error terms. Then, the estimates from pooled OLS regression will be biased and
inconsistent.

2) THE LEAST SQUARE DUMMY VARIABLE(LSDV) MODEL:


The easiest way of specifying the fixed effects model is to generate as many dummy variables
as the individuals in panel data as follows:

Yit = 1 + 2D2i ++ N DNi + 1X1it + .+ kXkit +

it

Note that we need to subtract a dummy variable for one individual to avoid perfect
multicollinearity.
This dummy technique is called the least-squres dummy variable (LSDV) because it is
simply the OLS estimator with plenty of dummy variables.
Note that consistent estimates with the LSDV model is only obtained when the error
terms are independent across both dimensions (across time and individual) of the panel
data.
In many cases the prime interest of researchers is not in obtaining the impact of the
unobserved variables (or heterogeneity). For this reason, the parameters of dummy
variables for fixed effects are called nuisance parameters.
We can provide a test to check if the fixed effects model gives different estimates than
the pooled OLS regression using F-test.
The null hypothesis test associated with this F-test is
H0 : 1 = 2 = . = N = 0
The caveat of using the fixed effects is that if you introduce too many dummy variables
(that is, if N is too large), you will lack enough observations to do a meaningful
statistical analysis. For example, suppose we have N = 2; 000 and T = 3, then we have to
draw upon the variation shown only from 3 observations for the fixed effects of each
individual.

3) THE FIXED EFFECT WITHIN-GROUP(WG) ESTIMATOR:


Also known as (Covariance Model, Within Estimator, Individual Dummy Variable
Model, Least Squares Dummy Variable Model).
Use fixed-effects (FE) whenever you are only interested in analyzing the impact of
variables that vary over time.
FE explore the relationship between predictor and outcome variables within an entity
(country, person, company, etc.).
Each entity has its own individual characteristics that may or may not influence the
predictor variables (for example being a male or female could influence the opinion
toward certain issue or the political system of a particular country could have some

effect on trade or GDP or the business practices of a company may influence its stock
price).
When using FE we assume that something within the individual may impact or bias the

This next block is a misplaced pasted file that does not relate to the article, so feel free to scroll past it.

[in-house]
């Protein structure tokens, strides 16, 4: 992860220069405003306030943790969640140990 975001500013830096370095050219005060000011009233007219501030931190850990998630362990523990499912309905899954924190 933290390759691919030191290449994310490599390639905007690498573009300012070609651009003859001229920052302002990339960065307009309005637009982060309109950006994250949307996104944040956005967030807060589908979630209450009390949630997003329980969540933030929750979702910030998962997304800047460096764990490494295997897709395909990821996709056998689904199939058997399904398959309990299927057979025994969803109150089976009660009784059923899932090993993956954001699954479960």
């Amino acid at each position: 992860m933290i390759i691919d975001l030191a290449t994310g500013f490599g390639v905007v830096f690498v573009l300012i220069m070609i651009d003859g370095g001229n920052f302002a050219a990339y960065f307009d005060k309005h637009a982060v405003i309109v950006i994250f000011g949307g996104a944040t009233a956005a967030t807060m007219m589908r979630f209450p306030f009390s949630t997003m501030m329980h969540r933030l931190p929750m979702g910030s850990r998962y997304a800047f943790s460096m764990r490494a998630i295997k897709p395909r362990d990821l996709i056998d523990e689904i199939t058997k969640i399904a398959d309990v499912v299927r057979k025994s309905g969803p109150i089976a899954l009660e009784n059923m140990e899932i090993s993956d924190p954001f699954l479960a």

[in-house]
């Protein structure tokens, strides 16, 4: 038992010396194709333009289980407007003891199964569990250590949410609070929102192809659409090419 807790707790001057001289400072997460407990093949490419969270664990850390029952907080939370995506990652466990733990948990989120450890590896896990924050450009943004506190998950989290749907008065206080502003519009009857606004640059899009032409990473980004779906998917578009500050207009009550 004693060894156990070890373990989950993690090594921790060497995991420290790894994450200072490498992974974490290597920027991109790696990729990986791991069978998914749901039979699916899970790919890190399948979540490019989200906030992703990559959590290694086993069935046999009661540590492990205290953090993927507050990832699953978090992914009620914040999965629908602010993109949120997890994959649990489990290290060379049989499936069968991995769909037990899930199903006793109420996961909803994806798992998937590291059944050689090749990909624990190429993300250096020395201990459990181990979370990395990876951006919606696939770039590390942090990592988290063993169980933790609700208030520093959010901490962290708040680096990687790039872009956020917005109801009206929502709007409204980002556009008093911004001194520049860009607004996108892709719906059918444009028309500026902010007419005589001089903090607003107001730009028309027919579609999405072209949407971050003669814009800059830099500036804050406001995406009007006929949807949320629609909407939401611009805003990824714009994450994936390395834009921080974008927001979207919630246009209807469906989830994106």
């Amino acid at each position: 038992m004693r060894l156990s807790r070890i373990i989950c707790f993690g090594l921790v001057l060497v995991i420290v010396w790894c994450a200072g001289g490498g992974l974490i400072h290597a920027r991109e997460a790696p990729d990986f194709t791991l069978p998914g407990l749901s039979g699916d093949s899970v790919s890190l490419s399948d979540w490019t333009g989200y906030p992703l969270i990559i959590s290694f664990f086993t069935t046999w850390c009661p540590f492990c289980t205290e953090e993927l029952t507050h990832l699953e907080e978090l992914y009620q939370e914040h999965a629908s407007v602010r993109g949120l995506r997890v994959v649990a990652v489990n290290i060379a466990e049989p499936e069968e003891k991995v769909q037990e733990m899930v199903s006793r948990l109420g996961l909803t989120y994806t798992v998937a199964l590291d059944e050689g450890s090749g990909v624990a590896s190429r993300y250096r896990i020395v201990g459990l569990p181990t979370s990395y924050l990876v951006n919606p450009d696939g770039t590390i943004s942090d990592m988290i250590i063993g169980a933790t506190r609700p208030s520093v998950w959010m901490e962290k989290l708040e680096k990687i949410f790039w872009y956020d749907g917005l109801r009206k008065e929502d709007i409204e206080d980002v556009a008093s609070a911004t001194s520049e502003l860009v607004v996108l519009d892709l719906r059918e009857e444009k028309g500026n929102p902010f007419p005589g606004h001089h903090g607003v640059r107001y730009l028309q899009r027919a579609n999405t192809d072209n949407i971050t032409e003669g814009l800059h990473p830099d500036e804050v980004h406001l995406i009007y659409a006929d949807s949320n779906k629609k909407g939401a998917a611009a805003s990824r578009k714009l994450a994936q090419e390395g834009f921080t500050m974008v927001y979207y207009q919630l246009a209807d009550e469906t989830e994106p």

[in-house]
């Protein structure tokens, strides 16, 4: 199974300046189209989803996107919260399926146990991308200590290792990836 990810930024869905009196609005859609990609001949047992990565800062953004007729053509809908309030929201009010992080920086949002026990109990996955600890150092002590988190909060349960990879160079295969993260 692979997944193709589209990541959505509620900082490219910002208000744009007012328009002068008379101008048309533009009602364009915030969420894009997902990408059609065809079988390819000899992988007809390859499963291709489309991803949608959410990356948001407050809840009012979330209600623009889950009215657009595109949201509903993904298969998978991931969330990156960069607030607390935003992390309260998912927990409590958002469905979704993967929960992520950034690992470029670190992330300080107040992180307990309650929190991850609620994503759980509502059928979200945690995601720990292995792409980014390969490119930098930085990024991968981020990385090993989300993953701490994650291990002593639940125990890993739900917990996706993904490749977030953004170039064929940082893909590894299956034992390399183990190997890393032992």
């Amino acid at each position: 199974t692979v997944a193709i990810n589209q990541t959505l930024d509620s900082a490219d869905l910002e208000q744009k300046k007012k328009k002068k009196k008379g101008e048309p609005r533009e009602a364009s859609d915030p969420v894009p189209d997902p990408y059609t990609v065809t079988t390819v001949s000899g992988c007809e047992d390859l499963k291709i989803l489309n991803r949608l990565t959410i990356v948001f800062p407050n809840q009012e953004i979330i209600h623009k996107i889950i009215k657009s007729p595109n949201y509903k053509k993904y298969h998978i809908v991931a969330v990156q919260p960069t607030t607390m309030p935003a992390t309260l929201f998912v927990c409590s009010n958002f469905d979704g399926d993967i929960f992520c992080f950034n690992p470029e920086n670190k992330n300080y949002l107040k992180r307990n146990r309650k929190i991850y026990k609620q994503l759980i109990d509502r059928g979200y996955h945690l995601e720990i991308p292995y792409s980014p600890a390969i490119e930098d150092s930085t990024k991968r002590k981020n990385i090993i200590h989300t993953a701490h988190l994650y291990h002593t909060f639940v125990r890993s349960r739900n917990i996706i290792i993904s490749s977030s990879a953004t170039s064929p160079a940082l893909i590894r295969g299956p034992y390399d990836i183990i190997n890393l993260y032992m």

predictor or outcome variables and we need to control for this. This is the rationale
behind the assumption of the correlation between entitys error term and predictor
variables. FE remove the effect of those time-invariant characteristics from the
predictor variables so we can assess the predictors net effect.
Another important assumption of the FE model is that those time-invariant
characteristics are unique to the individual and should not be correlated with other
individual characteristics.
Each entity is different therefore the entitys error term and the constant (which
captures individual characteristics) should not be correlated with the others. If the
error terms are correlated then FE is no suitable since inferences may not be correct
and you need to model that relationship (probably using random-effects), this is the
main rationale.
The equation for the fixed effects model becomes:
Yit= 1Xit+ i+ uit
Where,

i (i=1....n) is the unknown intercept for each entity (nentity-specific intercepts).


Yit is the dependent variable (DV) where i= entity and t= time.
Xit represents one independent variable (IV).
1 is the coefficient for that IV.
uit is the error term.

4) RANDOM EFFECT MODEL:


It estimates variance components for groups (or times) and error.
It assumes the same intercept and slopes.
ut is a part of the errors ;should not be correlated to any regressor. (why?)
The difference among groups (or time periods) lies in their variance of the error term,
not in their intercepts.
When the variance structure among groups is known we can use generalized least
squares method for estimation.
The fixed effects model assumes that each group (firm) has a non-stochastic groupspecific component to y. Including dummy variables is a way of controlling for

unobservable effects on y. But these unobservable effects may be stochastic (i.e.